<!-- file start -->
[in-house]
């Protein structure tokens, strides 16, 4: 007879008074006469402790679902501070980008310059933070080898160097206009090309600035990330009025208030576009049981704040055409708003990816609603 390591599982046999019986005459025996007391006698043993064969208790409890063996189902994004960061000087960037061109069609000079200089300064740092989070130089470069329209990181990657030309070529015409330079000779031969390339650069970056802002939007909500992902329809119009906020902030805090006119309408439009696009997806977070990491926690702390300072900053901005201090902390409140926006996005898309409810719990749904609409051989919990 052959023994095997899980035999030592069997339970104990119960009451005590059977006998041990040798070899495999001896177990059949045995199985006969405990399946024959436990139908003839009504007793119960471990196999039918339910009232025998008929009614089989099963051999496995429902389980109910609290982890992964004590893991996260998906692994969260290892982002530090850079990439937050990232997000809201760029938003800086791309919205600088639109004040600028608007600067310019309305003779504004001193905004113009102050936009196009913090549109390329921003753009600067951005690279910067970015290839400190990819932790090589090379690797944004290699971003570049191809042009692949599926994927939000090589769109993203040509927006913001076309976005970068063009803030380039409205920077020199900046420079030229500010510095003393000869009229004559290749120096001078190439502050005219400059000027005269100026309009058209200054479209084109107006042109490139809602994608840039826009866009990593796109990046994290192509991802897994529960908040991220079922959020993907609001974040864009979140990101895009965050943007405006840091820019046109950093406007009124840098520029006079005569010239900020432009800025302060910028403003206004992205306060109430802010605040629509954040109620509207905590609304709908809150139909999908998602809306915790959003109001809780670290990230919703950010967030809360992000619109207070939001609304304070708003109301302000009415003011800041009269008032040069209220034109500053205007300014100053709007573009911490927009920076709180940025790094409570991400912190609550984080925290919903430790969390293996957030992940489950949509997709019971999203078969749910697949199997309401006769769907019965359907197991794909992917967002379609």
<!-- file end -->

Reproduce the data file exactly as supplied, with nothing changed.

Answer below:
[in-house]
């Protein structure tokens, strides 16, 4: 007879008074006469402790679902501070980008310059933070080898160097206009090309600035990330009025208030576009049981704040055409708003990816609603 390591599982046999019986005459025996007391006698043993064969208790409890063996189902994004960061000087960037061109069609000079200089300064740092989070130089470069329209990181990657030309070529015409330079000779031969390339650069970056802002939007909500992902329809119009906020902030805090006119309408439009696009997806977070990491926690702390300072900053901005201090902390409140926006996005898309409810719990749904609409051989919990 052959023994095997899980035999030592069997339970104990119960009451005590059977006998041990040798070899495999001896177990059949045995199985006969405990399946024959436990139908003839009504007793119960471990196999039918339910009232025998008929009614089989099963051999496995429902389980109910609290982890992964004590893991996260998906692994969260290892982002530090850079990439937050990232997000809201760029938003800086791309919205600088639109004040600028608007600067310019309305003779504004001193905004113009102050936009196009913090549109390329921003753009600067951005690279910067970015290839400190990819932790090589090379690797944004290699971003570049191809042009692949599926994927939000090589769109993203040509927006913001076309976005970068063009803030380039409205920077020199900046420079030229500010510095003393000869009229004559290749120096001078190439502050005219400059000027005269100026309009058209200054479209084109107006042109490139809602994608840039826009866009990593796109990046994290192509991802897994529960908040991220079922959020993907609001974040864009979140990101895009965050943007405006840091820019046109950093406007009124840098520029006079005569010239900020432009800025302060910028403003206004992205306060109430802010605040629509954040109620509207905590609304709908809150139909999908998602809306915790959003109001809780670290990230919703950010967030809360992000619109207070939001609304304070708003109301302000009415003011800041009269008032040069209220034109500053205007300014100053709007573009911490927009920076709180940025790094409570991400912190609550984080925290919903430790969390293996957030992940489950949509997709019971999203078969749910697949199997309401006769769907019965359907197991794909992917967002379609």